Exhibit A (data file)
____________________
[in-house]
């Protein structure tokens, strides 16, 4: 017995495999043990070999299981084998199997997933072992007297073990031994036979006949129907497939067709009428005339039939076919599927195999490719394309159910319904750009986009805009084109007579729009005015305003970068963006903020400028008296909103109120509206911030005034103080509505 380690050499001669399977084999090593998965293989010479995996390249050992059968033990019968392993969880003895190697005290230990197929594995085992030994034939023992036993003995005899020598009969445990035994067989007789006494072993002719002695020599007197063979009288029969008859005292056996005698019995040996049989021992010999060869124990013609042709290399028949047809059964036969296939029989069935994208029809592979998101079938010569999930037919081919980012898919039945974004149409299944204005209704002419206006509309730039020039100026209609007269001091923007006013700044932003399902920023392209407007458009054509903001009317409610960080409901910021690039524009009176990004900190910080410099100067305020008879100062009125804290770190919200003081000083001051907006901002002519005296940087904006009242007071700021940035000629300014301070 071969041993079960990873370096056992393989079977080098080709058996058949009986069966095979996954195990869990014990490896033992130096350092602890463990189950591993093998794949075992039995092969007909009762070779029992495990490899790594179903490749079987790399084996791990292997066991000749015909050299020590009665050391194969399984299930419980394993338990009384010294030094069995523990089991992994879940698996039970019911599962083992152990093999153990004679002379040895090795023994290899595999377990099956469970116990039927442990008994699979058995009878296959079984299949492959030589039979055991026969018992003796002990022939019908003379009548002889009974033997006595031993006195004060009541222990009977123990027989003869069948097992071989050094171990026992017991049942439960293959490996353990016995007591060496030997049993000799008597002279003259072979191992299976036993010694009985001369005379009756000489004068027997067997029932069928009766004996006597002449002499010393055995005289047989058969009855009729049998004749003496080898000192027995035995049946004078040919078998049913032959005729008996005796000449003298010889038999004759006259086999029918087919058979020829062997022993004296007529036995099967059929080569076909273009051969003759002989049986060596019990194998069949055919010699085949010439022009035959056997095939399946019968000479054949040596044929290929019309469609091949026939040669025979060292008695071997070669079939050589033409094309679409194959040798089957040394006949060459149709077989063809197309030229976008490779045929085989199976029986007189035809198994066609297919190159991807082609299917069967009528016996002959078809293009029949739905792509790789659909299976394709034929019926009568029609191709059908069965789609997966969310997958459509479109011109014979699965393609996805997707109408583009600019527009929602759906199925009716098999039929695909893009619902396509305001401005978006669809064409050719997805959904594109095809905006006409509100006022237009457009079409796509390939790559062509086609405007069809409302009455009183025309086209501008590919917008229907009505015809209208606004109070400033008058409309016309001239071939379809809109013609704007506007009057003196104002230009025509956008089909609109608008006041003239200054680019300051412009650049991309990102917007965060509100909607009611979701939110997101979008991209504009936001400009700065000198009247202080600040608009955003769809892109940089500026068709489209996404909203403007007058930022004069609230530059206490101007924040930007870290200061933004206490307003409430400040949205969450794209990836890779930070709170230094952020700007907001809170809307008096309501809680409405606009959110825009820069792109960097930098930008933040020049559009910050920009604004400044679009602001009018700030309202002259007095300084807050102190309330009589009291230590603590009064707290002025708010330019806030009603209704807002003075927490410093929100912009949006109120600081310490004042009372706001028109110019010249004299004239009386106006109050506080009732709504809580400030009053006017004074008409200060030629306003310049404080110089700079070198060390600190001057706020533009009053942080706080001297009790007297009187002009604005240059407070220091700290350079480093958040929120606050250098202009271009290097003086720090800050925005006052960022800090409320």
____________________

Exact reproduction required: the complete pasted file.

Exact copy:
[in-house]
């Protein structure tokens, strides 16, 4: 017995495999043990070999299981084998199997997933072992007297073990031994036979006949129907497939067709009428005339039939076919599927195999490719394309159910319904750009986009805009084109007579729009005015305003970068963006903020400028008296909103109120509206911030005034103080509505 380690050499001669399977084999090593998965293989010479995996390249050992059968033990019968392993969880003895190697005290230990197929594995085992030994034939023992036993003995005899020598009969445990035994067989007789006494072993002719002695020599007197063979009288029969008859005292056996005698019995040996049989021992010999060869124990013609042709290399028949047809059964036969296939029989069935994208029809592979998101079938010569999930037919081919980012898919039945974004149409299944204005209704002419206006509309730039020039100026209609007269001091923007006013700044932003399902920023392209407007458009054509903001009317409610960080409901910021690039524009009176990004900190910080410099100067305020008879100062009125804290770190919200003081000083001051907006901002002519005296940087904006009242007071700021940035000629300014301070 071969041993079960990873370096056992393989079977080098080709058996058949009986069966095979996954195990869990014990490896033992130096350092602890463990189950591993093998794949075992039995092969007909009762070779029992495990490899790594179903490749079987790399084996791990292997066991000749015909050299020590009665050391194969399984299930419980394993338990009384010294030094069995523990089991992994879940698996039970019911599962083992152990093999153990004679002379040895090795023994290899595999377990099956469970116990039927442990008994699979058995009878296959079984299949492959030589039979055991026969018992003796002990022939019908003379009548002889009974033997006595031993006195004060009541222990009977123990027989003869069948097992071989050094171990026992017991049942439960293959490996353990016995007591060496030997049993000799008597002279003259072979191992299976036993010694009985001369005379009756000489004068027997067997029932069928009766004996006597002449002499010393055995005289047989058969009855009729049998004749003496080898000192027995035995049946004078040919078998049913032959005729008996005796000449003298010889038999004759006259086999029918087919058979020829062997022993004296007529036995099967059929080569076909273009051969003759002989049986060596019990194998069949055919010699085949010439022009035959056997095939399946019968000479054949040596044929290929019309469609091949026939040669025979060292008695071997070669079939050589033409094309679409194959040798089957040394006949060459149709077989063809197309030229976008490779045929085989199976029986007189035809198994066609297919190159991807082609299917069967009528016996002959078809293009029949739905792509790789659909299976394709034929019926009568029609191709059908069965789609997966969310997958459509479109011109014979699965393609996805997707109408583009600019527009929602759906199925009716098999039929695909893009619902396509305001401005978006669809064409050719997805959904594109095809905006006409509100006022237009457009079409796509390939790559062509086609405007069809409302009455009183025309086209501008590919917008229907009505015809209208606004109070400033008058409309016309001239071939379809809109013609704007506007009057003196104002230009025509956008089909609109608008006041003239200054680019300051412009650049991309990102917007965060509100909607009611979701939110997101979008991209504009936001400009700065000198009247202080600040608009955003769809892109940089500026068709489209996404909203403007007058930022004069609230530059206490101007924040930007870290200061933004206490307003409430400040949205969450794209990836890779930070709170230094952020700007907001809170809307008096309501809680409405606009959110825009820069792109960097930098930008933040020049559009910050920009604004400044679009602001009018700030309202002259007095300084807050102190309330009589009291230590603590009064707290002025708010330019806030009603209704807002003075927490410093929100912009949006109120600081310490004042009372706001028109110019010249004299004239009386106006109050506080009732709504809580400030009053006017004074008409200060030629306003310049404080110089700079070198060390600190001057706020533009009053942080706080001297009790007297009187002009604005240059407070220091700290350079480093958040929120606050250098202009271009290097003086720090800050925005006052960022800090409320």